Motherhood is incomparable to anything else. It's a complete expansion. I liken it to an entirely new life. The way I see is different. The way I feel is different. I’m a completely different person.
In Passing is a long-term exploration of my familiar space that marks the departure and slow return to self that I experienced in becoming a mother. I’m interested in the intimacy harboured within the microcosm of a young family. I lost my mum just months after my first son Ari was born, and I found myself navigating birth, death and the intense combination of grief and joy that comes from deep love and connection.
The project began in quite a subconscious way. It was therapeutic for me to make work and keep up a part of myself that was separate from my identity as a daughter of a dying mother or a mother of a new baby. Before I had kids, I could comprehend the challenge of birth, but not the physiological and emotional changes that come with motherhood. In many ways, I think it's an experience you can't prepare for. I became interested in moments of static domesticity. These unspectacular and mysterious encounters that sat alongside these major life events.
Each image charts a particular stage in our family life and offers a reflection of the ever-shifting emotional landscapes. It's still quite hard for me to comprehend the early experience I had with my first son. When he was four months old, we moved from Sydney back to my hometown in Bundjalung Country. We found out my partner's dad had terminal cancer and that my mom had cancer. It was a time of massive upheaval. I spent a lot of time wishing I could separate things, but life is messy, and in that chaos, I've come to realise that things you could never dream of happening, do happen. In a lot of ways, I'm grateful for experiencing life and death so close together. It's made me appreciate the in-between – the joy of being alive.
Parenting is really challenging. So often you find yourself at 2am frantically googling for help because your baby is making a weird breathing sound. I did it so much when Ari was born. I still do. I find the results when you type in "why is my baby..." so funny. They are evidence of parents around the world all being in this together. Culturally, we have a real problem with discussing the tougher aspects of life. We hide the challenges of motherhood away. We hide away miscarriage. We hide away grief. In doing that, we are disconnecting ourselves from what it means to be human. Society encourages us only to see the positives, and I think that is particularly troubling in motherhood. It means there is no space to normalise the struggle and seek support. The older I get, the more interested I am in life's challenges. It's where our growth happens.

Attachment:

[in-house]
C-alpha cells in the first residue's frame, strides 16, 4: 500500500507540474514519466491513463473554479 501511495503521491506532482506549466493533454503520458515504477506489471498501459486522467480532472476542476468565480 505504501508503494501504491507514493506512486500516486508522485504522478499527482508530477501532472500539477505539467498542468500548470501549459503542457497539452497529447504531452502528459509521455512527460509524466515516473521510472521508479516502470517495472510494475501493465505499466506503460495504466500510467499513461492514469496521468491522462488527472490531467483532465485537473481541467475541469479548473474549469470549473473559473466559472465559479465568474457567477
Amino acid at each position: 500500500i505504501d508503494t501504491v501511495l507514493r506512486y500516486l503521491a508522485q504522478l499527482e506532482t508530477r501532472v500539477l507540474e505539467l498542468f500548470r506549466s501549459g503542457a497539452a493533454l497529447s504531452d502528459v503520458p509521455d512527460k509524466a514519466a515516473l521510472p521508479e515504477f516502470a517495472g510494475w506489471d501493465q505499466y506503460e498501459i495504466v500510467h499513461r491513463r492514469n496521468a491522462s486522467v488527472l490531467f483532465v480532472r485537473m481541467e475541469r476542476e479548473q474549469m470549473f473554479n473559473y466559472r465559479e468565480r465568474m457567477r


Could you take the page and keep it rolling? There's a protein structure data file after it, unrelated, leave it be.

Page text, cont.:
"Birth is not merely that which divides women from men," Rachel Cusk writes in A Life's Work, "it also divides women from themselves, so that a woman's understanding of what it is to exist is profoundly changed." Over and over in that book, line after line, she nails it. She explores the stuff we're encouraged not to talk about in motherhood. Imagine if we could have those really honest connections – wouldn't it be a nice transition?In this work, it's my children who are most often the storytellers. They are the protagonists defining the passage of time. I feel this particularly when I discovered Ari drawing over a photograph of my mum. I was angry at first, but over time I began to realise it was perfect that he marked this image of her when they occupied the same time in their lives. I think it's really beautiful.
I didn't anticipate reliving my childhood as my children moved through theirs. The nature of childhood is reflective. You are forced to process your issues which, up until then, has been relatively easy to avoid. Having kids draws you back into the family dynamic. Then, in addition, as parents, we start to perpetuate our own upbringing initiating this intergeneration connection to this new family unit. Everyone has a role in the family and how that plays out is really interesting to watch.
I lost myself in the experience, but I came back to myself stronger than ever.